What do I feel? What do I feel when I apply a half halt and do I sometimes feel different things? Cause you probably should. You probably will. You'll be like, you sometimes I do my thing and I feel, I feel, and you'll do this, you'll go, I feel, I feel, what do I feel? You know, when your brain, you'll, you'll be really clumsy. You'll be really hesitant. You'll say a word and you'll be like, Oh, that's not the word I meant. And that's okay because you're, you, you're not used to saying what it is that you're feeling and verbalizing and understanding at a deep level what you're feeling. I was, I was so clumsy when I started this, you know, but it was so important to my progress as a writer because I had to then talk to my coach. I could talk to my coach in a whole different level and be like, Hey, when you're saying half halt, I'm doing this thing.
And sometimes I feel that the horse like nothing changes. I feel like I'm trotting and then you say half halt. And so I will do my thing, which was my wiggle the reins at that time. And the horse, like nothing changes. Now the minute I got to verbalize that and the minute I understood I do A and B happens or A equals B, which was A I wiggle my hands equals B horse does nothing different and keeps trotting in exactly the same way I could go. I guess my half halt isn't effective. I guess it's not. And then when I knew I didn't want B, so first I had to be clear on what did I want and I wanted the horse, yes, to be balanced and to be more on the hind leg or what does that feel like? What does a horse from the four on, on behind like feel like?
And I'd love to hear what you think, but my feeling, my, my verbalization of what that feeling feels like is the horse is light in front. Oh my God, who's heard that light in front? But it is, it is a good explanation of the feeling. So you can either be heavy in front, which to me means heavy on the rein. So I'm feeling five to 10 kilos on the reins and I'm having to hold the horse's head up. That's heavy. On the, on the front end or you can be light and light means I don't feel like there's, there's weight in my hands. I feel that it's light, but I still feel the connection. And then, so that's my first feeling. So I feel that in my reins on my feet, I feel that the horse is breathing with my seat. So if I breathe out and try and, you know, push my seat a bit more, the horse is going forward and when I close my seat and when I breathe you know, like breathe in and you know, bring it all in, the horse is coming more on the spot. Okay. If I feel that he stays light in front when I do that, he's gotta be on the hind leg because then it's not my rein. I haven't had to touch him in the reins for him to do to come back. He's coming back off my seat and the only way he can come off my seat is if the hind legs are active and under. So, okay. That's what I want. That I want all of that. I want to feel that all the time. So how am I going to do that? So if every time I wiggle my reins and if that's everything I want and that equals C. And every time I wiggle my reins I get B, which is no reaction. Horse is still running around. And it feels not, it doesn't, it might not feel heavy on the front end, but it doesn't feel light.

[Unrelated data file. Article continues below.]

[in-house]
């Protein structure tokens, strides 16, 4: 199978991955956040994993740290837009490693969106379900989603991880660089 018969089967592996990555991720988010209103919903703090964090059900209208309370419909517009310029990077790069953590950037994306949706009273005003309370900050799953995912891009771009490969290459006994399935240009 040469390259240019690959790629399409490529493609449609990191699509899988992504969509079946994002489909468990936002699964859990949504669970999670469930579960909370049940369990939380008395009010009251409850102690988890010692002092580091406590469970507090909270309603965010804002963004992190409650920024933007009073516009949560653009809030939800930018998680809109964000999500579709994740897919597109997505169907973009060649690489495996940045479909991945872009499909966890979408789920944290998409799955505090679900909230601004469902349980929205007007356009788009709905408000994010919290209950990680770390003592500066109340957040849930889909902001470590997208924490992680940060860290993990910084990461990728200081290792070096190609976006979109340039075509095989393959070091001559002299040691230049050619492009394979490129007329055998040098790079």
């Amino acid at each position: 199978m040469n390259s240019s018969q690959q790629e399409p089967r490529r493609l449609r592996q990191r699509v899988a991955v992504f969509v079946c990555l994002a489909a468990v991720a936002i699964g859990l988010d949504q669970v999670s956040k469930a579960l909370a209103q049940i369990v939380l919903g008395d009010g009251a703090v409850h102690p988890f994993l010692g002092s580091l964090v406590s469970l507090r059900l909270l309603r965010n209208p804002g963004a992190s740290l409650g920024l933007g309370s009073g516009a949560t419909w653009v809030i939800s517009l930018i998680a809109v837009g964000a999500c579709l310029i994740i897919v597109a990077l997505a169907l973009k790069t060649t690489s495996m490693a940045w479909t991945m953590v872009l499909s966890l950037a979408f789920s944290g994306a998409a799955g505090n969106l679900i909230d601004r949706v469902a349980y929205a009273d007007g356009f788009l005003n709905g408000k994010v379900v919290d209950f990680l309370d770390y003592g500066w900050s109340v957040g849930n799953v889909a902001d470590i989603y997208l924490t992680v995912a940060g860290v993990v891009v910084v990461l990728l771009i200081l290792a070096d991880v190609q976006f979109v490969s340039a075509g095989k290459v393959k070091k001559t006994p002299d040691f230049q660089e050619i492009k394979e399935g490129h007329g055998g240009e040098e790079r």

Then I have to try something else because A equals B, but I want it to equal C, and I'm with you. I'm not into math, I don't do algebra. So it's okay, I'm not going to go too much with this algebra stuff. But then you have to go, okay, well if A always equals B, there's no point just going, I want it to equal C, I want A to equal C - you've got to turn that mathematical equation around and go, we'll see equals question mark. And that's the fun. And that is where I love riding because I'm, I get very crystal clear on what's the outcome and then I go what aid and what sequence of what I can do and what strategy of me as a rider can I execute to get C. And that's just called hunting. So you go on a hunt, you go on a treasure hunt and you go, well, if I do this, does it get C?